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It will be something of a milestone for Jeremy Hunt to actually get to the point, on 15 March, where he can hold the famous red Budget box outside Number 11.

Incredibly, he will become only the second of the past five chancellors to perform this rite. The other was, of course, Rishi Sunak, now his Downing Street neighbour and prime minister. Three of Mr Hunt’s predecessors did not last long enough in their jobs to be able to hold an official Budget.

Given the tumult we have seen in the Tory Party recently, the message that Mr Hunt will want to send with that red box is one of stability. While the Treasury is happy with the progress in financial markets since Liz Truss’s mini-Budget – which sent financial markets into a tailspin and drove up mortgage rates – there are still some lingering hangovers from that period.

How is the UK doing?

Mr Hunt’s first challenge will be to communicate the latest official predictions for the UK economy, which will be released by the Office for Budget Responsibility (OBR), the government’s independent forecaster, alongside the Budget.

On the one hand the current year will look far less malign than it did in the autumn. Falls in energy prices and government borrowing costs will mean a milder downturn, less immediate borrowing, and some scope for one-off giveaways.

But on the other hand, the Bank of England and the International Monetary Fund (IMF) have pointed to medium-term challenges facing the British economy.

The size of the workforce has not recovered from the pandemic, post-Brexit trade barriers have weighed on some parts of the economy and on investment, and the UK is especially sensitive to interest rates going up, after such a long period of them being close to zero.

So far, the UK economy has dealt with the simply awful energy shock sparked by Russia’s invasion of Ukraine far better than expected. This could be because some consumers have been supported by extra savings during the pandemic. Or it still might prove to be a shuffling of the pain into the future through rising credit card borrowing and other types of debt.

Still, it is the UK’s medium-term prospects that determine the path for taxes and public spending, and the tramlines for the financial debate at the next election. It is why the chancellor told me last month that he didn’t expect to have the “headroom” for a major new initiative on energy support.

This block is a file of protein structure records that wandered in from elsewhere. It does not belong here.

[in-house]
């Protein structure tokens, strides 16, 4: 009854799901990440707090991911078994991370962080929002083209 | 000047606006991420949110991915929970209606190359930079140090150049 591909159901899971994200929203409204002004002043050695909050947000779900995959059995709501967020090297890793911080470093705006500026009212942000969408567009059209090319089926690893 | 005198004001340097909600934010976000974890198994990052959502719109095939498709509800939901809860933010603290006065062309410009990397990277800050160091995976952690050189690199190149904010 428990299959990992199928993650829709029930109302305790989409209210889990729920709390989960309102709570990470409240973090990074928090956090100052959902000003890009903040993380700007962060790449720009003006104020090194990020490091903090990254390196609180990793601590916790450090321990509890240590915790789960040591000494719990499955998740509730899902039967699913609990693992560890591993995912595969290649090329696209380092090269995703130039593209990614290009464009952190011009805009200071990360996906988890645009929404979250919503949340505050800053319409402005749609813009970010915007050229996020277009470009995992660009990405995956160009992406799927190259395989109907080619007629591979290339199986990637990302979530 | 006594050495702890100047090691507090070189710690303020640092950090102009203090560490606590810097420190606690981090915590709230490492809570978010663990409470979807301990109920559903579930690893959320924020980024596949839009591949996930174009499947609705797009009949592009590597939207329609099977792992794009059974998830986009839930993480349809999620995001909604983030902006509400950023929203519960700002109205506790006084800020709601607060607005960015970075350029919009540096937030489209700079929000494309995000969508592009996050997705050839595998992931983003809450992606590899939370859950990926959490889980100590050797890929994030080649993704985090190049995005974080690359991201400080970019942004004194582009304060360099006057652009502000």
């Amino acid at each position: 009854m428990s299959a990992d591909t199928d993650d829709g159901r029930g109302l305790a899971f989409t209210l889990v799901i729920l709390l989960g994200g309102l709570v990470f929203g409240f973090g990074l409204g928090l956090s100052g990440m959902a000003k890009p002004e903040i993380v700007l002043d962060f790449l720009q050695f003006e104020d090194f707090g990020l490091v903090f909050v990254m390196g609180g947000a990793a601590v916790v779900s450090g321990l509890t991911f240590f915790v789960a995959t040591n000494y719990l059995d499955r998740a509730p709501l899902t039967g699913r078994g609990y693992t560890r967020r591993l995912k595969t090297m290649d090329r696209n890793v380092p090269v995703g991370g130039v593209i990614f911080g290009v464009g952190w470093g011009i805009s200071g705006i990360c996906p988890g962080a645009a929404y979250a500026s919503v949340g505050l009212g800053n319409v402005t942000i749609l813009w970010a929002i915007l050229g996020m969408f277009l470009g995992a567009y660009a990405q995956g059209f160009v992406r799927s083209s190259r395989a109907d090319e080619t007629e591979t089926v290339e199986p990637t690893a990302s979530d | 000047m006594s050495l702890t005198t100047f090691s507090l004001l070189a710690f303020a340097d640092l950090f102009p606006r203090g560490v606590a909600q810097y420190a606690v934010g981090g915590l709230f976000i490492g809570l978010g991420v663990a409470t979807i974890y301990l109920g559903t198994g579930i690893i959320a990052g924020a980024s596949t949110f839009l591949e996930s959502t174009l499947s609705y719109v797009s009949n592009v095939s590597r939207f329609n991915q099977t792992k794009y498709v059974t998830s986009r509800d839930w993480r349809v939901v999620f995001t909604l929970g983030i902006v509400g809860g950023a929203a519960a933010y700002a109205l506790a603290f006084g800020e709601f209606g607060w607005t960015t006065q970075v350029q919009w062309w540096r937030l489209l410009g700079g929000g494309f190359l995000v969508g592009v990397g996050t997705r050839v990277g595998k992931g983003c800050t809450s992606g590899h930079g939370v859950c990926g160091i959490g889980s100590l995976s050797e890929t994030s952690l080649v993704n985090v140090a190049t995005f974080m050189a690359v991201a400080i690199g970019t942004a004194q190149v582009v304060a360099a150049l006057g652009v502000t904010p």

Energy bill help

Happily for many bill payers, support is expected to be maintained at current levels for three more months at the Budget, meaning a typical household would continue to pay £2,500 per year rather than this rising to £3,000 (although this level of support would not count as “major”). After that point it is unlikely further help will be needed as gas prices fall.

Longer term, the government is looking to boost UK nuclear power to increase energy security, and has said it will invest £20bn in carbon capture and storage over 20 years as part of net zero targets.

Pay deals for striking workers

I would also expect a few billions of pounds in top-ups to public sector pay settlements, though this may not be a formal part of the Budget process. The government looks to be in settlement mode. As the former Tory union tsar Richard Balfe told me last week, that looks likely to involve pay deals for the current financial year, as well as for the new one starting in April.

Back to work

The other big theme of the Budget will be to try to push policies aimed at getting Britain back to work. Mr Hunt wants more over-50s who have retired early to return to the workforce to help plug gaps. But he’s likely to use some carrot and stick. We could see more favourable tax breaks for pension pots, for example, but also an extension to the official retirement age being brought forward

Also expect to see some effort made around working benefits, and more of a push on childcare which will be a central theme of the Budget.

Boosting investment

While we will get some warm words on tax cuts, the chancellor’s strategy indicates a preference for dealing with this at his Autumn Statement later this year. His priority right now appears to be to help with the issue of business investment, but only after the borrowing and economic situation is more certain.

And then there is the grand plan for the future of the economy. Mr Sunak would love the UK to be a science superpower deploying post-Brexit freedoms to return to high growth after a bumpy decade. The Northern Ireland Brexit deal has also cleared a pathway to smoother economic relations with the EU.

Chief Scientist Sir Patrick Vallance has been looking at pro-growth regulatory change in key sectors such as artificial intelligence, pharmaceuticals and green tech. Whether it will be enough to help the UK compete with major plans pushed by the US and EU remains to be seen.

Certainly the prospects of strategy will be welcomed by many in business. It is notable that Labour leader Sir Keir Starmer has been increasingly public about conversations with top foreign investors, who he says have been put off by political instability.

Getting to actually deliver an official Budget should not really qualify as an achievement for a chancellor. But that shows why next Wednesday will still be principally about economic, financial, fiscal and household stability.

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Source: BBC

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